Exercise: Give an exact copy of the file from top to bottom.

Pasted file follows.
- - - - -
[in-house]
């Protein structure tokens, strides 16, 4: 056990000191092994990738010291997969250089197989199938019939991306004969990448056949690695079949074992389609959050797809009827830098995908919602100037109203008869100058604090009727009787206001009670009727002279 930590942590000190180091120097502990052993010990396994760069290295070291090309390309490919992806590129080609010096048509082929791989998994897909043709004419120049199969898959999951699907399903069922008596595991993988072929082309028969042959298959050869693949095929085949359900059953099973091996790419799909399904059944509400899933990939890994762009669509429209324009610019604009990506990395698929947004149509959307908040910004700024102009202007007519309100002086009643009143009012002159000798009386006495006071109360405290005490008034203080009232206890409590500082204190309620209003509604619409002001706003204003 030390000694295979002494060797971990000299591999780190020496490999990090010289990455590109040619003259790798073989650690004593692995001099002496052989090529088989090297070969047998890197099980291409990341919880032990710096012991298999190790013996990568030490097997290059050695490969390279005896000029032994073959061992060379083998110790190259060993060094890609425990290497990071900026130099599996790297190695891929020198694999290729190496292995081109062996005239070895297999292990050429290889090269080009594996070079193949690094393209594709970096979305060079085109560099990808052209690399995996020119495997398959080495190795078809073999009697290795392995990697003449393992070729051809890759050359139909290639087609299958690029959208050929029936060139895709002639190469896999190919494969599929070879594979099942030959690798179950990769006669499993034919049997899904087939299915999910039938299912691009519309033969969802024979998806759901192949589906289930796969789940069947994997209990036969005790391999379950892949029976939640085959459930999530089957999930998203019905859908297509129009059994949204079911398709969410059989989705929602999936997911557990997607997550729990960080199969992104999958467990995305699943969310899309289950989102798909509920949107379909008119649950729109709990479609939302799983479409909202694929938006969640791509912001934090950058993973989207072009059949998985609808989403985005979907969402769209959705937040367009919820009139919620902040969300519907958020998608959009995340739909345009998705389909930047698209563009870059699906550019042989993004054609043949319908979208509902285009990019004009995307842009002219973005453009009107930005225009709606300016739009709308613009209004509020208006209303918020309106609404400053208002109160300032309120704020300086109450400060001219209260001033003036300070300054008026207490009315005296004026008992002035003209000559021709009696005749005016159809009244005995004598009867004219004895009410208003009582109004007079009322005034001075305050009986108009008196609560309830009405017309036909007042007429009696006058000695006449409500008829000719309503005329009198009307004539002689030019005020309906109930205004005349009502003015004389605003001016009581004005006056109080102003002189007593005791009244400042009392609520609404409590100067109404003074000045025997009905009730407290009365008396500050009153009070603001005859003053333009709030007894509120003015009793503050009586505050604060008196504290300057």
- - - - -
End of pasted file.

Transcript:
[in-house]
């Protein structure tokens, strides 16, 4: 056990000191092994990738010291997969250089197989199938019939991306004969990448056949690695079949074992389609959050797809009827830098995908919602100037109203008869100058604090009727009787206001009670009727002279 930590942590000190180091120097502990052993010990396994760069290295070291090309390309490919992806590129080609010096048509082929791989998994897909043709004419120049199969898959999951699907399903069922008596595991993988072929082309028969042959298959050869693949095929085949359900059953099973091996790419799909399904059944509400899933990939890994762009669509429209324009610019604009990506990395698929947004149509959307908040910004700024102009202007007519309100002086009643009143009012002159000798009386006495006071109360405290005490008034203080009232206890409590500082204190309620209003509604619409002001706003204003 030390000694295979002494060797971990000299591999780190020496490999990090010289990455590109040619003259790798073989650690004593692995001099002496052989090529088989090297070969047998890197099980291409990341919880032990710096012991298999190790013996990568030490097997290059050695490969390279005896000029032994073959061992060379083998110790190259060993060094890609425990290497990071900026130099599996790297190695891929020198694999290729190496292995081109062996005239070895297999292990050429290889090269080009594996070079193949690094393209594709970096979305060079085109560099990808052209690399995996020119495997398959080495190795078809073999009697290795392995990697003449393992070729051809890759050359139909290639087609299958690029959208050929029936060139895709002639190469896999190919494969599929070879594979099942030959690798179950990769006669499993034919049997899904087939299915999910039938299912691009519309033969969802024979998806759901192949589906289930796969789940069947994997209990036969005790391999379950892949029976939640085959459930999530089957999930998203019905859908297509129009059994949204079911398709969410059989989705929602999936997911557990997607997550729990960080199969992104999958467990995305699943969310899309289950989102798909509920949107379909008119649950729109709990479609939302799983479409909202694929938006969640791509912001934090950058993973989207072009059949998985609808989403985005979907969402769209959705937040367009919820009139919620902040969300519907958020998608959009995340739909345009998705389909930047698209563009870059699906550019042989993004054609043949319908979208509902285009990019004009995307842009002219973005453009009107930005225009709606300016739009709308613009209004509020208006209303918020309106609404400053208002109160300032309120704020300086109450400060001219209260001033003036300070300054008026207490009315005296004026008992002035003209000559021709009696005749005016159809009244005995004598009867004219004895009410208003009582109004007079009322005034001075305050009986108009008196609560309830009405017309036909007042007429009696006058000695006449409500008829000719309503005329009198009307004539002689030019005020309906109930205004005349009502003015004389605003001016009581004005006056109080102003002189007593005791009244400042009392609520609404409590100067109404003074000045025997009905009730407290009365008396500050009153009070603001005859003053333009709030007894509120003015009793503050009586505050604060008196504290300057």